Largely unheralded for a long time, Ponzi schemes came to the consciousness of the entire nation in 2016. With the descent of the Nigerian economy into its first full depression in over two decades, many embraced the rise of these money-spinning schemes as a way out. At the height of its fame, Mavrodi Mundial Movement (MMM), one of the most popular, had over three million Nigerians on its subscriber list.
Despite the crash of this and many others that came after it, many are still succumbing to the lure of Ponzi schemes. In this piece, the Research/Development Unit of Yudala, Nigeria’s fastest growing e-commerce outfit – x-rays why Ponzi schemes remain popular in spite of their clear and present dangers.
1.) Mouth-watering and quick returns: In its hey-day, MMM offered Nigerians huge interests on their investment, as much as 30% within a period of 30 days. Hence, an investment of N100,000, for instance, was bound to earn the investor about N130,000 in addition to other bonuses that will reportedly accrue. Same template was followed by the tons of other Ponzi schemes that followed; each looking to out-do the other in the terms offered. In the view of many, not even the banks or other financial institutions can match such returns.
2.) Slick marketing: The operators of the various Ponzi schemes all have one thing in common: the ability to present the benefits of the scheme in glowing terms. Take the example of Twinkas, another very popular investment scheme that gained huge popularity when MMM suspended operations in December 2016: “It’s not a get-rich-quick scheme. It’s ‘get-rich-quicker’ through systematic effort and the compounding of effort through groups of people.” Another one, Joyful Donor which promised 100% returns on investments within 24 hours, claims to “connect donors to impact and outcomes increase satisfaction and giving.”
Many Nigerians have fallen for these slick marketing techniques at their own peril.
3.) Tough economic climate: Nigeria fell into its full recession in 29 years at the turn of last year. Data from the National Bureau of Statistics (NBS), the Central Bank of Nigeria (CBN) and other data agencies revealed that the economy experienced its first full-year recession due to drop in oil output to a 27-year low and reported paralysis in other sectors, mainly as a result of foreign exchange shortages. With job losses in various sectors and inflation rising to double digit figures, many distraught Nigerians were in desperate search of a lifeline. In came all manner of Ponzi schemes promising incredulous returns on investments. These schemes, with newer ones popping up and dropping off on a regular basis, remain quite popular among Nigerians.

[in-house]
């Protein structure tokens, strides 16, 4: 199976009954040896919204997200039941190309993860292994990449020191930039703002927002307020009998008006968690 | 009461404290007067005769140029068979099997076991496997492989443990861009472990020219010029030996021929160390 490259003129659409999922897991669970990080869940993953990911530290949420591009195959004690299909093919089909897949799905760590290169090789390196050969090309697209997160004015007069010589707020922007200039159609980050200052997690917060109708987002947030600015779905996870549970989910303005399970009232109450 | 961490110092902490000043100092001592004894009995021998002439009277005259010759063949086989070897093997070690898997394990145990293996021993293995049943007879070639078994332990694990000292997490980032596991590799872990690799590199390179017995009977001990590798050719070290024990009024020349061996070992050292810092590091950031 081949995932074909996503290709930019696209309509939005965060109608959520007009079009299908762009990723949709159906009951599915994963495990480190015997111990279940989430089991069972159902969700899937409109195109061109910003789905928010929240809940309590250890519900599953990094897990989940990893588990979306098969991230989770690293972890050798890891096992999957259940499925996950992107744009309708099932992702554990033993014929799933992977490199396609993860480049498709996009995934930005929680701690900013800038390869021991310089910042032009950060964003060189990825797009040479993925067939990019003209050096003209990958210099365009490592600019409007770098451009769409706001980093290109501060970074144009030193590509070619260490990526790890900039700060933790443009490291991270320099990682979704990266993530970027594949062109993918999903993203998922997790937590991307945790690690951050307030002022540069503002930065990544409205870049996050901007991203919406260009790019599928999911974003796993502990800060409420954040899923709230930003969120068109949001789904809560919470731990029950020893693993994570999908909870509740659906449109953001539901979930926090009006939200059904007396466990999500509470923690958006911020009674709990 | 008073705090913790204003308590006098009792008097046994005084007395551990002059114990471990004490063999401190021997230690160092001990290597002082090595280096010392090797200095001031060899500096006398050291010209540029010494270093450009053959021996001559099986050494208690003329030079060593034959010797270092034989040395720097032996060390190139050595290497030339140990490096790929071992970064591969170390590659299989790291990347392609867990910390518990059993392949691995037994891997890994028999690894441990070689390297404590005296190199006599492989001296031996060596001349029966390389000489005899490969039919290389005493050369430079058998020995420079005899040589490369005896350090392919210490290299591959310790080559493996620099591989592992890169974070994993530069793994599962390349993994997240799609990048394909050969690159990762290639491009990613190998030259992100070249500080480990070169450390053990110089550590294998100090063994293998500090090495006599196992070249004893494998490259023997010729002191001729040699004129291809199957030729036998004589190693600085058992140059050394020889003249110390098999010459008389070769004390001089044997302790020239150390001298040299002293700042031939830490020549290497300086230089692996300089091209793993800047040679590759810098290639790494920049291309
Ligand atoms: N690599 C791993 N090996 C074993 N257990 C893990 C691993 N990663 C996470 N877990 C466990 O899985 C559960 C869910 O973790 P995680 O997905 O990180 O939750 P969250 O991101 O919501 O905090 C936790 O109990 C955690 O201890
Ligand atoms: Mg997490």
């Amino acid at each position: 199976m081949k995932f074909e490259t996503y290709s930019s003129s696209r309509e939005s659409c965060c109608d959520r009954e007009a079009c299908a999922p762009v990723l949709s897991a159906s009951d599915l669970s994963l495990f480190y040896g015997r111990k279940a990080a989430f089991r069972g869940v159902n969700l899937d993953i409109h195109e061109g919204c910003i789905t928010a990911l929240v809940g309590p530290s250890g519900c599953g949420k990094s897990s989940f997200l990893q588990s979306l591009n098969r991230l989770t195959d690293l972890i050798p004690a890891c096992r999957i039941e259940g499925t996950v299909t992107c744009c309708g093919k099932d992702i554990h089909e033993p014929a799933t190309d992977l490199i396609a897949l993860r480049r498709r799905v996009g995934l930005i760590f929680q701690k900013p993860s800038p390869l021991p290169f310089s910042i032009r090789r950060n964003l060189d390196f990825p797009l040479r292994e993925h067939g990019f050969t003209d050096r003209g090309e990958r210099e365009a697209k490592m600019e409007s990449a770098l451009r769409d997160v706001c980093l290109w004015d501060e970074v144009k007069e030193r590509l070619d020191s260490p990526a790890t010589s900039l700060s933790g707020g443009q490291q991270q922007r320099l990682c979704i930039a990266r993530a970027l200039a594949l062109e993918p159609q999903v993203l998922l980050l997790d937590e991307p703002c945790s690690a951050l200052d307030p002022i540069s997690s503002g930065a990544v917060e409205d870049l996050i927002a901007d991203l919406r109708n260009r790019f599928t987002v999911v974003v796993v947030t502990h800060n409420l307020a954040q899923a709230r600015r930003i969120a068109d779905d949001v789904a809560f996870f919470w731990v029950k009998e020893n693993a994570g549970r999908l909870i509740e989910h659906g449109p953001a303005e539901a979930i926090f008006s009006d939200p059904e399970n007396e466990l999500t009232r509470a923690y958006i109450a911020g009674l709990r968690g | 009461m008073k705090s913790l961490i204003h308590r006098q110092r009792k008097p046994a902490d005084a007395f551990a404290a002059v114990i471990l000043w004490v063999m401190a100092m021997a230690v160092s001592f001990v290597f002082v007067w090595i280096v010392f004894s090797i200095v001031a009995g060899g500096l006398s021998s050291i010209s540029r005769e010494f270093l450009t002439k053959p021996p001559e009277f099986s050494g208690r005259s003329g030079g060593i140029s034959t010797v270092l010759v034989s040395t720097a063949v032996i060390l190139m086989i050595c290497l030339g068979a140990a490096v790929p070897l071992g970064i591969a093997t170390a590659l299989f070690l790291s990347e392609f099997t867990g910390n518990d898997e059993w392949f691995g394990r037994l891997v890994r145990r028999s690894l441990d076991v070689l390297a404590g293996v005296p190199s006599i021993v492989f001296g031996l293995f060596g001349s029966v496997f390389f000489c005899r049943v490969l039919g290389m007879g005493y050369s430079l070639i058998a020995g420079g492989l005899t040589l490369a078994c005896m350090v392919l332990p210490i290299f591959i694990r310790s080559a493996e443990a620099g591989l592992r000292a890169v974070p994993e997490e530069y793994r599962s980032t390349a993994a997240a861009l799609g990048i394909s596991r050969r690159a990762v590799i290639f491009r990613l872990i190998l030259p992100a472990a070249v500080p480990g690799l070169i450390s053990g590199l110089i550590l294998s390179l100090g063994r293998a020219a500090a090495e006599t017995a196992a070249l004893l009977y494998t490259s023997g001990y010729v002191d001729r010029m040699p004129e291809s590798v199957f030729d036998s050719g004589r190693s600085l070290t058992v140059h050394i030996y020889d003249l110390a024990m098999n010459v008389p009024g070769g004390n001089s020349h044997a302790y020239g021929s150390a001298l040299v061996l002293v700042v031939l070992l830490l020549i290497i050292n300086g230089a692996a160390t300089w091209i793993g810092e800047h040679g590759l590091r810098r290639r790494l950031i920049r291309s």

4.) Free (and massive) publicity: When it discovered the huge number of Nigerians being drawn into the risky net of Ponzi schemes, the Nigerian government and its regulatory agencies decided to sound a note of caution. Various public financial and anti-graft institutions, including the Central Bank of Nigeria (CBN), Securities and Exchange Commission (SEC), Nigerian Deposit Insurance Corporation (NDIC) and Economic and Financial Crimes Commission (EFCC) repeatedly warned that the schemes are fraudulent and that those investing in them may lose their money. Commendable as the warnings were, it also inadvertently played into the hands of the operators of these schemes by making them more popular.
5.) Lucrative referral system: Ponzi schemes thrive on promises of extraordinary returns through a system which relies on regularly recruiting loads of new subscribers or investors for it to remain afloat. As a result, attractive incentives are offered to “Guiders” or those who succeed in recruiting new investors. As conspicuously displayed on the website of one of these schemes: “You get 10% from all deposits of the participant you invited. Inviting new members into the Community is your additional contribution to its development. But nobody force (sic) the members of the Community to invite new participants. But at the same time, understanding that the network can’t exist without development and participants’ encouragement in the form of referral bonuses motivate many people to take an active position.” Slick, isn’t it?
6.) Faceless and sophisticated nature of operations: The NDIC revealed the sheer scale and popularity of a particularly (in)famous Ponzi scheme when it disclosed that, an estimated three million Nigerians lost N18billion when MMM suspended payment to investors last December. This has not deterred operators from floating other numerous investment schemes and ensnaring more gullible “investors” in its unsustainable fold. Recently, the Dangote Group raised the alarm over another Ponzi scheme in circulation alleging partnership between the “Dangote brand, Nestle, Cussons and other reputable food processing companies” in launching a multi-level marketing initiative that intends to “fight hunger, poverty and stop recession” by paying participants in food.
Most Ponzi schemes are run by faceless individuals who boldly disclaim any forms of liabilities on their websites. Indeed, it is believed that most of these schemes, although painted as distinct with different marketing pick-up lines, operations and branding, are actually run by the same set of individuals out of choice locations such as Dubai and the United Arab Emirates. Most of these chaps are young and digitally-savvy individuals, for whom the absence of the risk of discovery and legal consequences means a chance to float more of these dubious investment schemes.